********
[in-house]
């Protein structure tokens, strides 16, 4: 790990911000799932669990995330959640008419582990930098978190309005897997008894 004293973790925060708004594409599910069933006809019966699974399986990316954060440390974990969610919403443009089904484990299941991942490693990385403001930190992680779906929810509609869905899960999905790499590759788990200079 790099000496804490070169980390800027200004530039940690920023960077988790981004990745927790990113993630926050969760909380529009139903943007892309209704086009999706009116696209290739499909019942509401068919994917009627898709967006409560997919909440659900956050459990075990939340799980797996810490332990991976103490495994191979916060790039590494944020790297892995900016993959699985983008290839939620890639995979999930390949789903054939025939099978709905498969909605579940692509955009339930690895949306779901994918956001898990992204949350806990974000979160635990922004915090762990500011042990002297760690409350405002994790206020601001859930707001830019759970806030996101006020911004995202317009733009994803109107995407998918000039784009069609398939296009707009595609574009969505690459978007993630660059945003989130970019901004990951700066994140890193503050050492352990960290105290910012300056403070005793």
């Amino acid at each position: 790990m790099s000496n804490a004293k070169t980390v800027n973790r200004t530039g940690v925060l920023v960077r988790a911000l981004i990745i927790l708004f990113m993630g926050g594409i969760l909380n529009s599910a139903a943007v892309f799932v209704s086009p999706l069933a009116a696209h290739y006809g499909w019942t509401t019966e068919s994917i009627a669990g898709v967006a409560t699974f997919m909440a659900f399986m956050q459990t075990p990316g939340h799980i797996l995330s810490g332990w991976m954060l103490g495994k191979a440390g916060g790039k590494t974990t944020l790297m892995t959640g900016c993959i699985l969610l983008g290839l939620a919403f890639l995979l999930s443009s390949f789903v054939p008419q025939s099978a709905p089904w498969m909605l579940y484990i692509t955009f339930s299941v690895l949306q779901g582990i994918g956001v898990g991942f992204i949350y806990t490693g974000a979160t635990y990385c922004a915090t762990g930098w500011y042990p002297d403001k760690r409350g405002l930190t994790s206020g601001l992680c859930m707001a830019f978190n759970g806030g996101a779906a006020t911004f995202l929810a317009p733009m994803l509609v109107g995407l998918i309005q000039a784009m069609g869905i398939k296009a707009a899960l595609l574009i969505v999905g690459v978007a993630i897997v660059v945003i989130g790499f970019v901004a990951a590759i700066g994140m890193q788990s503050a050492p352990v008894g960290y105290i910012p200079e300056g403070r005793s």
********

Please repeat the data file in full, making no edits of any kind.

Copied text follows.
[in-house]
């Protein structure tokens, strides 16, 4: 790990911000799932669990995330959640008419582990930098978190309005897997008894 004293973790925060708004594409599910069933006809019966699974399986990316954060440390974990969610919403443009089904484990299941991942490693990385403001930190992680779906929810509609869905899960999905790499590759788990200079 790099000496804490070169980390800027200004530039940690920023960077988790981004990745927790990113993630926050969760909380529009139903943007892309209704086009999706009116696209290739499909019942509401068919994917009627898709967006409560997919909440659900956050459990075990939340799980797996810490332990991976103490495994191979916060790039590494944020790297892995900016993959699985983008290839939620890639995979999930390949789903054939025939099978709905498969909605579940692509955009339930690895949306779901994918956001898990992204949350806990974000979160635990922004915090762990500011042990002297760690409350405002994790206020601001859930707001830019759970806030996101006020911004995202317009733009994803109107995407998918000039784009069609398939296009707009595609574009969505690459978007993630660059945003989130970019901004990951700066994140890193503050050492352990960290105290910012300056403070005793």
């Amino acid at each position: 790990m790099s000496n804490a004293k070169t980390v800027n973790r200004t530039g940690v925060l920023v960077r988790a911000l981004i990745i927790l708004f990113m993630g926050g594409i969760l909380n529009s599910a139903a943007v892309f799932v209704s086009p999706l069933a009116a696209h290739y006809g499909w019942t509401t019966e068919s994917i009627a669990g898709v967006a409560t699974f997919m909440a659900f399986m956050q459990t075990p990316g939340h799980i797996l995330s810490g332990w991976m954060l103490g495994k191979a440390g916060g790039k590494t974990t944020l790297m892995t959640g900016c993959i699985l969610l983008g290839l939620a919403f890639l995979l999930s443009s390949f789903v054939p008419q025939s099978a709905p089904w498969m909605l579940y484990i692509t955009f339930s299941v690895l949306q779901g582990i994918g956001v898990g991942f992204i949350y806990t490693g974000a979160t635990y990385c922004a915090t762990g930098w500011y042990p002297d403001k760690r409350g405002l930190t994790s206020g601001l992680c859930m707001a830019f978190n759970g806030g996101a779906a006020t911004f995202l929810a317009p733009m994803l509609v109107g995407l998918i309005q000039a784009m069609g869905i398939k296009a707009a899960l595609l574009i969505v999905g690459v978007a993630i897997v660059v945003i989130g790499f970019v901004a990951a590759i700066g994140m890193q788990s503050a050492p352990v008894g960290y105290i910012p200079e300056g403070r005793s």